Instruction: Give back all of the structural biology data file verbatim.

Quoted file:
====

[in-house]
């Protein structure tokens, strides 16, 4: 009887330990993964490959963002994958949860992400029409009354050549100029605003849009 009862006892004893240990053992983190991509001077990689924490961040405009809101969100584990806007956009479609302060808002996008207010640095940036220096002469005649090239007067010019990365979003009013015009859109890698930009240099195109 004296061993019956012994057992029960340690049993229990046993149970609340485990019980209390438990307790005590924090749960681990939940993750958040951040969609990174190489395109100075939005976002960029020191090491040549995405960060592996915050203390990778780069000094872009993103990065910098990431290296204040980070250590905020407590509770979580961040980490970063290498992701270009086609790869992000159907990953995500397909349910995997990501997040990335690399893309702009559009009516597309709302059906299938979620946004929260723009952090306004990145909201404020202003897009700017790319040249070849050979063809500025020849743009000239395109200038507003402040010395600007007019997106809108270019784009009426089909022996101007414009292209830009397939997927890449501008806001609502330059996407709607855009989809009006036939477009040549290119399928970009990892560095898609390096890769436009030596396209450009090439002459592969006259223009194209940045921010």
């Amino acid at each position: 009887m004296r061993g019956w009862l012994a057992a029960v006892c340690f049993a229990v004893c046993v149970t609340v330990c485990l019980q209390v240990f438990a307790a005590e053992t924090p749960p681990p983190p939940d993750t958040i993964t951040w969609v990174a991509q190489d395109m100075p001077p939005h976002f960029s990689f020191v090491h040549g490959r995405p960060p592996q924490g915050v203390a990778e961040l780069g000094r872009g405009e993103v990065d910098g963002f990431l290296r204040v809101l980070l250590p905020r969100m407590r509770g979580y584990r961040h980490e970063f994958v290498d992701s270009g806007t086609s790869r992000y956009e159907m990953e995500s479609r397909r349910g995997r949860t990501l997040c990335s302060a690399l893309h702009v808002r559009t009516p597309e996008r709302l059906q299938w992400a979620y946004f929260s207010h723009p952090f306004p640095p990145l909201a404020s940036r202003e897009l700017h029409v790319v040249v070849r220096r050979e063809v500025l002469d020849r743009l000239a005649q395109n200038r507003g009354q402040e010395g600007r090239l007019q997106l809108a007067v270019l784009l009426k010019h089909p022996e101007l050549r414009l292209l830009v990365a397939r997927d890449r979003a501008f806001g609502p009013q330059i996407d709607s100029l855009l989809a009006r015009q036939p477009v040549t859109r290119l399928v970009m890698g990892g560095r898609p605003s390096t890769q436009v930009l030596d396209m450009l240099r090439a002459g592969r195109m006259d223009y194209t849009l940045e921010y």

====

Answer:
[in-house]
């Protein structure tokens, strides 16, 4: 009887330990993964490959963002994958949860992400029409009354050549100029605003849009 009862006892004893240990053992983190991509001077990689924490961040405009809101969100584990806007956009479609302060808002996008207010640095940036220096002469005649090239007067010019990365979003009013015009859109890698930009240099195109 004296061993019956012994057992029960340690049993229990046993149970609340485990019980209390438990307790005590924090749960681990939940993750958040951040969609990174190489395109100075939005976002960029020191090491040549995405960060592996915050203390990778780069000094872009993103990065910098990431290296204040980070250590905020407590509770979580961040980490970063290498992701270009086609790869992000159907990953995500397909349910995997990501997040990335690399893309702009559009009516597309709302059906299938979620946004929260723009952090306004990145909201404020202003897009700017790319040249070849050979063809500025020849743009000239395109200038507003402040010395600007007019997106809108270019784009009426089909022996101007414009292209830009397939997927890449501008806001609502330059996407709607855009989809009006036939477009040549290119399928970009990892560095898609390096890769436009030596396209450009090439002459592969006259223009194209940045921010």
């Amino acid at each position: 009887m004296r061993g019956w009862l012994a057992a029960v006892c340690f049993a229990v004893c046993v149970t609340v330990c485990l019980q209390v240990f438990a307790a005590e053992t924090p749960p681990p983190p939940d993750t958040i993964t951040w969609v990174a991509q190489d395109m100075p001077p939005h976002f960029s990689f020191v090491h040549g490959r995405p960060p592996q924490g915050v203390a990778e961040l780069g000094r872009g405009e993103v990065d910098g963002f990431l290296r204040v809101l980070l250590p905020r969100m407590r509770g979580y584990r961040h980490e970063f994958v290498d992701s270009g806007t086609s790869r992000y956009e159907m990953e995500s479609r397909r349910g995997r949860t990501l997040c990335s302060a690399l893309h702009v808002r559009t009516p597309e996008r709302l059906q299938w992400a979620y946004f929260s207010h723009p952090f306004p640095p990145l909201a404020s940036r202003e897009l700017h029409v790319v040249v070849r220096r050979e063809v500025l002469d020849r743009l000239a005649q395109n200038r507003g009354q402040e010395g600007r090239l007019q997106l809108a007067v270019l784009l009426k010019h089909p022996e101007l050549r414009l292209l830009v990365a397939r997927d890449r979003a501008f806001g609502p009013q330059i996407d709607s100029l855009l989809a009006r015009q036939p477009v040549t859109r290119l399928v970009m890698g990892g560095r898609p605003s390096t890769q436009v930009l030596d396209m450009l240099r090439a002459g592969r195109m006259d223009y194209t849009l940045e921010y």